Help for a Gambling Problem | Where to Start

You’ve got a gambling problem. Now what? A review of what to look for in a therapist or treatment center, plus a look at the main types of treatment available. More here.

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By Sydney Smith, LCP and Internationally Certified Gambling Counselor

Where Can I Get Help for Gambling?

A question I am frequently asked by individuals looking for help for themselves or loved ones struggling with gambling addiction is,

“How do I find the right treatment center or therapist?”

Depending on the location of where you live, there may be many different types of treatment options available, and this can feel very overwhelming. However, one of the most important things to identify when it comes to getting help with gambling addiction is finding therapists or treatment centers that have clinicians who are trained and focused specifically on gambling.

Asking the right questions of centers and providers will assure that you will be connected to someone who is qualified to treat a gambling disorder, and may make the difference between a successful and a poor outcome. Appropriate questions include:

  • Do your therapists have certification in treating disordered gambling?
  • Have they had gambling-specific training?
  • Is there a program/therapy available for family members of the gambler in the treatment center?
  • What are the levels of care you provide?

Many places treat addiction, in general. But when looking for help with problem gambling, you need to search for those who are qualified and trained in this specific area.

Main Types of Gambling Treatment and Help

Based on the severity of a person’s gambling disorder or the family’s situation there are several levels of care that can be chosen, if available.

  1. Inpatient
  2. Intensive Outpatient
  3. General Outpatient

These are the most common. What’s the difference between them?

Inpatient, or residential treatment, is ideal for someone who is deep in their addiction, has had many unsuccessful attempts at stopping, and who has tried other types of help or counseling without success. This option is appropriate for more severe situations where receiving help in a supportive structured environment can provide the most beneficial. Residential stays are generally long-term and can range from 30 to 120 days, during which time the client lives and stays at the facility. There are residential treatment centers all over the world that have a specific focus in gambling addiction.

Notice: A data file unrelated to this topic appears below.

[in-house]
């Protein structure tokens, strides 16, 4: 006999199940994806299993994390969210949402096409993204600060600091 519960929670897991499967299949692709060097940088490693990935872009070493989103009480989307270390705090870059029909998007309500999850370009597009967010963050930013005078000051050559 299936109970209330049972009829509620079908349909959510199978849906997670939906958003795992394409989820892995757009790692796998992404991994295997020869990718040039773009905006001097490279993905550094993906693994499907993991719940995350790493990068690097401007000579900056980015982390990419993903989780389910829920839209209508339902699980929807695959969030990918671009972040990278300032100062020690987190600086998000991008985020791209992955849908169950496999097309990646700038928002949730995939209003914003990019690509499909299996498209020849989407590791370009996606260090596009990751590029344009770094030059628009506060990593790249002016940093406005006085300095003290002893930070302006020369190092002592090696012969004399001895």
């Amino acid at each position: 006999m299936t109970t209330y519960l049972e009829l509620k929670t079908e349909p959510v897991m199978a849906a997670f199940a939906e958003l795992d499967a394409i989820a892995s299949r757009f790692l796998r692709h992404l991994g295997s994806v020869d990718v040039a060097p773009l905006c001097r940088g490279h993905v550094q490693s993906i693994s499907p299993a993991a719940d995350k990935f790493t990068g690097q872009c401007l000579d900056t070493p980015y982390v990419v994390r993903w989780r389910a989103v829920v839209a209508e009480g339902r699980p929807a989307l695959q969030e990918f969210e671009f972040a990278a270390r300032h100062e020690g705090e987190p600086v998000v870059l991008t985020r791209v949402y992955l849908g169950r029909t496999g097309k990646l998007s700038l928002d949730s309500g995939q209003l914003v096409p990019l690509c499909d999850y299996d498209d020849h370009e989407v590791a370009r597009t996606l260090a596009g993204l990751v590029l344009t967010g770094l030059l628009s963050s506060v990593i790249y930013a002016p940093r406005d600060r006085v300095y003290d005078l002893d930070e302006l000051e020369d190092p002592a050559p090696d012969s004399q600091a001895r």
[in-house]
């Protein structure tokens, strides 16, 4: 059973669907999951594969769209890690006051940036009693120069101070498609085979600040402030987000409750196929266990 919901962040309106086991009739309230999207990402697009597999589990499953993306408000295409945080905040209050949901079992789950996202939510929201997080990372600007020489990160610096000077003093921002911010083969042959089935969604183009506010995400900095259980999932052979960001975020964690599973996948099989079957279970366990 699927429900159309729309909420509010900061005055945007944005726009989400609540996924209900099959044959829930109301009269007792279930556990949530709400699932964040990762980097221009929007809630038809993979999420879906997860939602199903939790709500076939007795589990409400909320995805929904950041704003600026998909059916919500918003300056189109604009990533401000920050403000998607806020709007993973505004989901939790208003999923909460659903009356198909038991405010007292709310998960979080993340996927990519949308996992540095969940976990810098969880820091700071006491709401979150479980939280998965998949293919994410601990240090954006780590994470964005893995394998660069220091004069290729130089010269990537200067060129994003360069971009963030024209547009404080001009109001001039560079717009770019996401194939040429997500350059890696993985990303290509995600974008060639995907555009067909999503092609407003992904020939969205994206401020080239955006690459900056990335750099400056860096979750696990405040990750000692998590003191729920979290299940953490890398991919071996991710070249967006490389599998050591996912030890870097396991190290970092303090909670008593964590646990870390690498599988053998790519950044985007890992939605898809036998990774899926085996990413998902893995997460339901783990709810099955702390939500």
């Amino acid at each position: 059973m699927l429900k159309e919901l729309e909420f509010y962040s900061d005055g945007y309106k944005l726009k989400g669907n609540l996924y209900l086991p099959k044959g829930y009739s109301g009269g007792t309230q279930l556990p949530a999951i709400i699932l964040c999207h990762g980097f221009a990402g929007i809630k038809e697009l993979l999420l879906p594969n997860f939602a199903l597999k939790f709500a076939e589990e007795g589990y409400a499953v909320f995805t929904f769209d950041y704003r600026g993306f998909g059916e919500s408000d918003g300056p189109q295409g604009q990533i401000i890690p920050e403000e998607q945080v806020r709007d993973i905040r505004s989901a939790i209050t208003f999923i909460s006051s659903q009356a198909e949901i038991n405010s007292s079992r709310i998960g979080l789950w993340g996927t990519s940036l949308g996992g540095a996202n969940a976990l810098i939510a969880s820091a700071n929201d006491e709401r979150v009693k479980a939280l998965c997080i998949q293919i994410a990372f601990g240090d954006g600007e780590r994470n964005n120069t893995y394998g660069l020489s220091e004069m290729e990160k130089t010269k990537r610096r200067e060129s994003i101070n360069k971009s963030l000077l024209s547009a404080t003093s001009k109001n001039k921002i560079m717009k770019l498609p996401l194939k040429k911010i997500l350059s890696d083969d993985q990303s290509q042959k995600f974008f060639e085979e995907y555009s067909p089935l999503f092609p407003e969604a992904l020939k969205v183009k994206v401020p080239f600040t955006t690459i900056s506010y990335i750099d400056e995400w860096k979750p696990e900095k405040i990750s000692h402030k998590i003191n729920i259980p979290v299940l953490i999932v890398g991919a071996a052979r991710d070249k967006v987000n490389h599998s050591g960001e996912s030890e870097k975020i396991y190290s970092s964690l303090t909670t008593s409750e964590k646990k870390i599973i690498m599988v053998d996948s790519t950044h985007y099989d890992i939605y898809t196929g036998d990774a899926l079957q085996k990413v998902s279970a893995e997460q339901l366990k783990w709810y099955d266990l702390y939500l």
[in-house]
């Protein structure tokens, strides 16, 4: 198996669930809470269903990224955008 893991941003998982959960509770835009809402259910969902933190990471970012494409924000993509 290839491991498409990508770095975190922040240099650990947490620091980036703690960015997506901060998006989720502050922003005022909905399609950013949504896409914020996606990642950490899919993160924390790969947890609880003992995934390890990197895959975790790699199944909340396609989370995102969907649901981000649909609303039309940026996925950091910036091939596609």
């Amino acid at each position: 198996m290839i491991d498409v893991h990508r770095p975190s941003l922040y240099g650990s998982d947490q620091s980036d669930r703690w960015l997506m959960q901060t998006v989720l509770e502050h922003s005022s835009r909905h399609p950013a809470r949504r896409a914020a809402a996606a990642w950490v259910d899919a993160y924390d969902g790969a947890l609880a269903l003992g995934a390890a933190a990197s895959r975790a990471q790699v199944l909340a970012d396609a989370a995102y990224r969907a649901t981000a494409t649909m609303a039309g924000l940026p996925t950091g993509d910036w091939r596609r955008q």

An Intensive Outpatient Program, or IOP, is ideal for individuals who are having problems associated with their gambling behavior and who may need more intensive services than can be provided by individual, but who do not require the degree of structure provided by an in-patient facility. IOP programs are typically 9-12 hours a week, and most work is done in a group setting. IOPs are a good fit for those who are working, have families, or other daily responsibilities that won’t allow them the luxury of going away for months to get help.

The lowest level of care, general outpatient, generally consists of 1-2 counseling sessions a week based in an individual setting. Family therapy usually falls under a General Outpatient setting, though group therapy is encouraged where available.

At RISE Center for Recovery in Las Vegas, NV we offer General Outpatient, as well as IOP for both the gambler and the family members. Our therapists are dually-licensed and are qualified to work with mental health issues, gambling, and other addictions.

So, if you’re looking for help, feel free to reach out.

We’re eager to hear from you.

About the Author: Sydney Smith, CEO of RISE Center For Recovery in Las Vegas, Nevada, is a psychotherapist and Internationally Certified Gambling Counselor, currently active in her practice which has a specialty focus on the treatment of problem gamblers and their family members. She also works as a researcher with the Desert Research Institute in Las Vegas, NV. She was the 2016 recipient of the Shannon L. Bybee Award.
About the author
Authors contributing to this blog on Disordered Gambling are all recipients of the Shannon L. Bybee Award, presented by the Nevada Council on Problem Gambling in recognition of proactive commitment to problem gambling advocacy, education, and research. If you believe that you or a loved one may have a gambling problem, please call the 24-hour national Problem Gamblers Helpline at (800) 522-4700 FREE for confidential assistance.
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